Cardiac device company Cheetah Medical Inc. has secured US Food and Drug Administration (FDA) approval for its Reliant device for non-invasive cardiac output monitoring. The company received initial approval for a product based on the same technology a year ago, but marketed it solely as pilot product for use in research. The new product is smaller, easier to use and more accurate, and will be marketed commercially.
According to Cheetah CEO Yoav Avidor, the device was tested on 1,000 patients and found to be as accurate as the existing method for evaluating cardiac output. "The accepted method of angioplasty insertion is invasive, requires sedation, is very expensive, and is suited primarily for use in patients under intensive care. There is a need for a non-invasive method that will simplify the process and reduce costs, prevent complications, and which will also be suitable for use in dialysis, post operative care, and stress testing."
Cheetah's device uses a low voltage electrical current which is transmitted by through the patient's body by probes connected to a computer which then analyzes the physiological results. The company discovered that the frequency of the electrical current changes in accordance with cardiac output, and developed a method of producing data about the changes, while neutralizing sounds.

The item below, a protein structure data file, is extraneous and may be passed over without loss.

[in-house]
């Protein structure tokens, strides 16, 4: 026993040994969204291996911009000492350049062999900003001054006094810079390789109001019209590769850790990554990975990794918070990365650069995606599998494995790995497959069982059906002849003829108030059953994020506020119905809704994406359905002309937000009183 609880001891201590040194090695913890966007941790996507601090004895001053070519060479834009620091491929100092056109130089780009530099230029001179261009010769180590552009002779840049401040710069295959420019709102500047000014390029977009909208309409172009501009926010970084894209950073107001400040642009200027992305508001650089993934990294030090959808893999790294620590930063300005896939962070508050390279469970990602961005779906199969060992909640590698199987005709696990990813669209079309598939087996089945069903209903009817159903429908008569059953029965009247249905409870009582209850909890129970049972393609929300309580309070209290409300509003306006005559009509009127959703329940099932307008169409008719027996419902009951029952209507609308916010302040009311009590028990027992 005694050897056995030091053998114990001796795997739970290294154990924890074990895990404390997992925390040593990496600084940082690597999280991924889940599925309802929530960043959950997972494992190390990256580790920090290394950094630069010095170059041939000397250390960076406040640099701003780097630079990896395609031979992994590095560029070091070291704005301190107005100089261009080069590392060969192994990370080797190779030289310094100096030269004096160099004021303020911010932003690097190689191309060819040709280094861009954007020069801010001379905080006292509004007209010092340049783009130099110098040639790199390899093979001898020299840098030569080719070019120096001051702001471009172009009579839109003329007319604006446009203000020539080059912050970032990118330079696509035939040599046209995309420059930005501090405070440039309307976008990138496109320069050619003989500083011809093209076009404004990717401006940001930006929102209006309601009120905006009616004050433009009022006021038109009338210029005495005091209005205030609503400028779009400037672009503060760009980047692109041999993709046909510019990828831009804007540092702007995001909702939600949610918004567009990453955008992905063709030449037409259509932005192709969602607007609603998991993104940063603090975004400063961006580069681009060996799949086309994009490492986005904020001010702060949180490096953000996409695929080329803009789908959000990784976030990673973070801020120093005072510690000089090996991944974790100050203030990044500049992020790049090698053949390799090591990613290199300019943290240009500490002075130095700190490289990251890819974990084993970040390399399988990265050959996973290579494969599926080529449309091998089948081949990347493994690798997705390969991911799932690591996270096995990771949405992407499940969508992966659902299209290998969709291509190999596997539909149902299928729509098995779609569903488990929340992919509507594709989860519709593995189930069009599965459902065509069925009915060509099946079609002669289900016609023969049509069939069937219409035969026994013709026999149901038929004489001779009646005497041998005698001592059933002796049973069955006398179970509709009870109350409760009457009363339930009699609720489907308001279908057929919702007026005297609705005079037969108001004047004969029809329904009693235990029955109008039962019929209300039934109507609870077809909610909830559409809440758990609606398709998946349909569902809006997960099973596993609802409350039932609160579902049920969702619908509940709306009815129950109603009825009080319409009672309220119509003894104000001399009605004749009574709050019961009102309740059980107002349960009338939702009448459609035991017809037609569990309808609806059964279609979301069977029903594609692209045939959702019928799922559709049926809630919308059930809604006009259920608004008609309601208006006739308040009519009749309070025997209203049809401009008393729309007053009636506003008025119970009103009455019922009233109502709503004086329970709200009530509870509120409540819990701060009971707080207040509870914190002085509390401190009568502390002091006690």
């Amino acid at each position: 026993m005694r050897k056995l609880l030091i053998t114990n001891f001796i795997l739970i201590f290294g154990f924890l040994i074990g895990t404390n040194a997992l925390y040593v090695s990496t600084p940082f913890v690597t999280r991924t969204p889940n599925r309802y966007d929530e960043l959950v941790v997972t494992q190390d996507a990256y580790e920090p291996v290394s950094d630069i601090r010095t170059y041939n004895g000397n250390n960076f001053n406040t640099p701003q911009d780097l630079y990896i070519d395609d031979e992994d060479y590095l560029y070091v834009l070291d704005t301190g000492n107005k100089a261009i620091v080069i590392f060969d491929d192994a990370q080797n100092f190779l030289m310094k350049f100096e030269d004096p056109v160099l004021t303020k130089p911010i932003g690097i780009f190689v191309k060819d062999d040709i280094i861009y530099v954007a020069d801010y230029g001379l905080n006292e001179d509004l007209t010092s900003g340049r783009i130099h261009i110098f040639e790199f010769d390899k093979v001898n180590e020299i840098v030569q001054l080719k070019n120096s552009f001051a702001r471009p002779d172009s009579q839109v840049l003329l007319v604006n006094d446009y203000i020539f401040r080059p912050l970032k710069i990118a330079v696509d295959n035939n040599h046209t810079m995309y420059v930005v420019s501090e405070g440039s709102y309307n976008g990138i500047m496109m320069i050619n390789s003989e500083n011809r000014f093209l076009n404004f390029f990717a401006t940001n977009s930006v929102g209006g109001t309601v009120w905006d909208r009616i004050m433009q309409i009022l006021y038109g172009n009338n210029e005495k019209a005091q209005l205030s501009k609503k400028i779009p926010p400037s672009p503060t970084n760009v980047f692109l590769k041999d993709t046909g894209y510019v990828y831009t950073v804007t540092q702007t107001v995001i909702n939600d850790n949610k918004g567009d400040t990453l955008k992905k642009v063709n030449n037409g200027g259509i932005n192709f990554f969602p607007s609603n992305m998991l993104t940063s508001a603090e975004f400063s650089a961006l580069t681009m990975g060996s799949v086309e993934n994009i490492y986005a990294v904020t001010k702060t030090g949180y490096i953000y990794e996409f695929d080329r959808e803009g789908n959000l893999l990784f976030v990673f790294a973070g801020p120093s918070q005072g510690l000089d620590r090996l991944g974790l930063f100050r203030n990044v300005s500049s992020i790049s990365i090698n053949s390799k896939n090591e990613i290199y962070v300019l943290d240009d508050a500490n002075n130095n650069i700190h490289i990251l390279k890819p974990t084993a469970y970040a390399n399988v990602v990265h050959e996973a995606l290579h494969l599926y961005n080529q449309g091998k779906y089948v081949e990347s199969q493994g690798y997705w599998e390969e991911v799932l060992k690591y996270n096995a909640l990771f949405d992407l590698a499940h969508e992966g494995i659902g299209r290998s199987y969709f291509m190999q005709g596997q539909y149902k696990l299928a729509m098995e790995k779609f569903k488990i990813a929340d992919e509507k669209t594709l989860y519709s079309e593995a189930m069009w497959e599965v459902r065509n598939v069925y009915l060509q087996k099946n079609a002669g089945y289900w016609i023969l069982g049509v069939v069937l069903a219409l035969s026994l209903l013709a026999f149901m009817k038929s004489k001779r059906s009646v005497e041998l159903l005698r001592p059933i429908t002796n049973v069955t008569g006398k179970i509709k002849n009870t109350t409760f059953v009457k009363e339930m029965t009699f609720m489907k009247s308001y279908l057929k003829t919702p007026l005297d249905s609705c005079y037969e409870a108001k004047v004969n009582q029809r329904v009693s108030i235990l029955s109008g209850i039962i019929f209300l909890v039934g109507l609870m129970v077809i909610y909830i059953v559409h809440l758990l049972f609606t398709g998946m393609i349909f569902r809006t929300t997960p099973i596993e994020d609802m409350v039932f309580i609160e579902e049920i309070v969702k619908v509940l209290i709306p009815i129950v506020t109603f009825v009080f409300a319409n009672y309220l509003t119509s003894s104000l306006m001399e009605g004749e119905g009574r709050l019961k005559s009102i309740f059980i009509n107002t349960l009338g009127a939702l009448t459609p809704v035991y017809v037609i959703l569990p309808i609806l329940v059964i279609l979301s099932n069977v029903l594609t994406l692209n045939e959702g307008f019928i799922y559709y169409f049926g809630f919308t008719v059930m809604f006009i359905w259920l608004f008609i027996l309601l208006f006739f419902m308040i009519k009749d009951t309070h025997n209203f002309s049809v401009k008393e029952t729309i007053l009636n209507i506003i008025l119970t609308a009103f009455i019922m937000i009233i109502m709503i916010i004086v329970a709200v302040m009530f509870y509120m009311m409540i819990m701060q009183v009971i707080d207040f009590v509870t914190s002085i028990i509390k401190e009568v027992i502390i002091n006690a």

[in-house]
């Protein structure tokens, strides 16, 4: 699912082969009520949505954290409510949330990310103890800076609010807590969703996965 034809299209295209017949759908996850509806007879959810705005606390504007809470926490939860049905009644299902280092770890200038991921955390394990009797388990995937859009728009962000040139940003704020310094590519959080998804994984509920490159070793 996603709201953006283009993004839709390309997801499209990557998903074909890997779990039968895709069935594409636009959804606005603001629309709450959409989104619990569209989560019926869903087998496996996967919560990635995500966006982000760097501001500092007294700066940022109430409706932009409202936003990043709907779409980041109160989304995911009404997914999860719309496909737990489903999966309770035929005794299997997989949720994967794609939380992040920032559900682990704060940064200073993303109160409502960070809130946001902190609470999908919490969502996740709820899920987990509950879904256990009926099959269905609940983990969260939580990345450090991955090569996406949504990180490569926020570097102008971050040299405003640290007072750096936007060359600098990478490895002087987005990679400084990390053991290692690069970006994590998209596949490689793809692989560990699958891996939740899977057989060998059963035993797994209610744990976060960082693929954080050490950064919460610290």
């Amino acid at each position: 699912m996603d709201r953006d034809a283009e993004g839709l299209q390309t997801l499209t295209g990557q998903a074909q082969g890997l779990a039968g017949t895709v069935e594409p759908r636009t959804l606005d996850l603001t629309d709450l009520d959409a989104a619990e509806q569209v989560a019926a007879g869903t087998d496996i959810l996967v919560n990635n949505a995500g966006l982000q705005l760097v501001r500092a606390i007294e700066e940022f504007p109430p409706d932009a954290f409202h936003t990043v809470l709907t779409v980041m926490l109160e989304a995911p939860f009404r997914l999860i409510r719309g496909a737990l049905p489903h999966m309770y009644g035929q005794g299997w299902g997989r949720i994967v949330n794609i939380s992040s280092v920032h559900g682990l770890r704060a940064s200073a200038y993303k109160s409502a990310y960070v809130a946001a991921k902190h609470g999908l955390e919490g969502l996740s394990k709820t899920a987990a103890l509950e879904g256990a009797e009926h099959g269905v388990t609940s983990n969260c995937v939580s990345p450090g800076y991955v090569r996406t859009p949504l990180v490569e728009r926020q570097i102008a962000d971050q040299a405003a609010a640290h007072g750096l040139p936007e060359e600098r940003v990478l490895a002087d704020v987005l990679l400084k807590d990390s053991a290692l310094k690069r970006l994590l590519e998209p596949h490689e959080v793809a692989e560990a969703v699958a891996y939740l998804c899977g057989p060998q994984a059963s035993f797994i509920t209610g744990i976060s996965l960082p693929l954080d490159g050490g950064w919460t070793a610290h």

Cheetah was founded on the basis of research by Dr. Hanan Keren, a diagnostic imaging and signal processing expert and formerly MRI development manager at Elscint. The company has offices in Indianapolis, Indiana and the UK and expects to have significant sales in 2008.
Published by Globes [online], Israel business news - www.globes.co.il - on January 24, 2008
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